But being so familiar with these figures and controversies actually helps make these cards easier for me to read! Unlike Mr Gray, I don’t believe that Kuthumi existed outside of Helena Blavatsky’s letters. I do, however, find great value in being able to interpret his card showing up in a reading to mean that the querent already knows the truth: whether or not they want to believe it is up to them. I also prefer my own interpretation of Faith, Hope and Charity as crucial human concepts and not as literal angels, as the deck portrays them. The fact that this deck stands up to my healthy skepticism is a point in its favor, as it allows for diverse but still useful interpretations. I also really appreciated that each card had a brief explanation on its face, to make it easier to get the meaning across.

For all that, there is one card in this deck that actually makes me feel uncomfortable, not for the Keeper depicted but for a certain choice made in the art alone. Ganesh is an excellent card for this deck, conveying the removal of obstacles on the path the querent is meant to be on. But the artwork does depict him as having a traditional Hindu swastika on his out-facing palm, and while I know it’s a symbol of good luck in many Eastern religions, it’s still too closely related to Nazis to make me feel really comfortable about seeing it used here. And honestly, this is less a critique of the art choice than it is a lamentation of the fact that Nazis fucking ruin everything.

My other criticisms have to do with the guidebook, which is overall very well written and constructed, except for two weird things. First, I was very excited to try out the unique spread included here, of 7 cards representing your life path, until I realized that the last three were 1) what your angels want you to know, 2) what your guides want you to know, and 3) what your heart wants you to know. This seems like a lot of unsolicited advice, with little differential! Sure, the heart thing could be helpful, but why the random division between angels and guides? Aren’t they both trying to help the querent? If there is a difference, it would be helpful to have that explained in the booklet.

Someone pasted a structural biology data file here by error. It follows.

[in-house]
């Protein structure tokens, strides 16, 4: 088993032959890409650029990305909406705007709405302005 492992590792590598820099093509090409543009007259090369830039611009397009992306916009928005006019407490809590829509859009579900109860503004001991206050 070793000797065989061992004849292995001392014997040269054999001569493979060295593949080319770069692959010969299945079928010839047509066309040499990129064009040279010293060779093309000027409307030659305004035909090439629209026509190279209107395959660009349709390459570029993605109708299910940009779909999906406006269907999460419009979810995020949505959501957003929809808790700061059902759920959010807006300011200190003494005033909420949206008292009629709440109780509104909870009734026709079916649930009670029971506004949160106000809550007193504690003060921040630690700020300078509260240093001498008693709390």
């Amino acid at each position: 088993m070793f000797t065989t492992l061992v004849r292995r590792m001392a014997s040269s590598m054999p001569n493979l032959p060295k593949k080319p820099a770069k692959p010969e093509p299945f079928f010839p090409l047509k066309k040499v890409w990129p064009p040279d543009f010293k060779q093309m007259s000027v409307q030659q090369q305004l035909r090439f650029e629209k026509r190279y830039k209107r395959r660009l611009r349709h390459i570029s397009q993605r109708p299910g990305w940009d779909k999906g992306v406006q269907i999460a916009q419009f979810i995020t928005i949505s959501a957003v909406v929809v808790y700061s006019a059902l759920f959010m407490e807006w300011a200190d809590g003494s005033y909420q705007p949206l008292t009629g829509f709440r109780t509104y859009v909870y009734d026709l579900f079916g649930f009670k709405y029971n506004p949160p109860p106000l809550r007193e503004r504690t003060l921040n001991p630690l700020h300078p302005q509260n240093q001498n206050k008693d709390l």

The second weird thing was the Twin Flame appendix, which featured names not actually found in the deck. Earlier in the guidebook, Mr Gray takes pains to underscore how the appearance of both Twin Flames in a reading indicates something special, but fully three of the names listed in the back do not appear on any of the cards. Why even bother listing those pairings then?

Overall, however, this is a deck of very positive vibes that encourages querents to believe that they’re supported, loved and guided by external forces. Sometimes when it’s hard to believe in yourself, it’s easier to believe in the opinions of others, even if those others are invisible. This deck quietly channels that in the most positive of ways, using world religions to help querents attach their own meanings to basic archetypes while searching themselves for the answers they need.

Keepers Of The Light: Oracle Cards by Kyle Gray & Lily Moses was published September 27 2016 by Hay House and is available from all good booksellers, including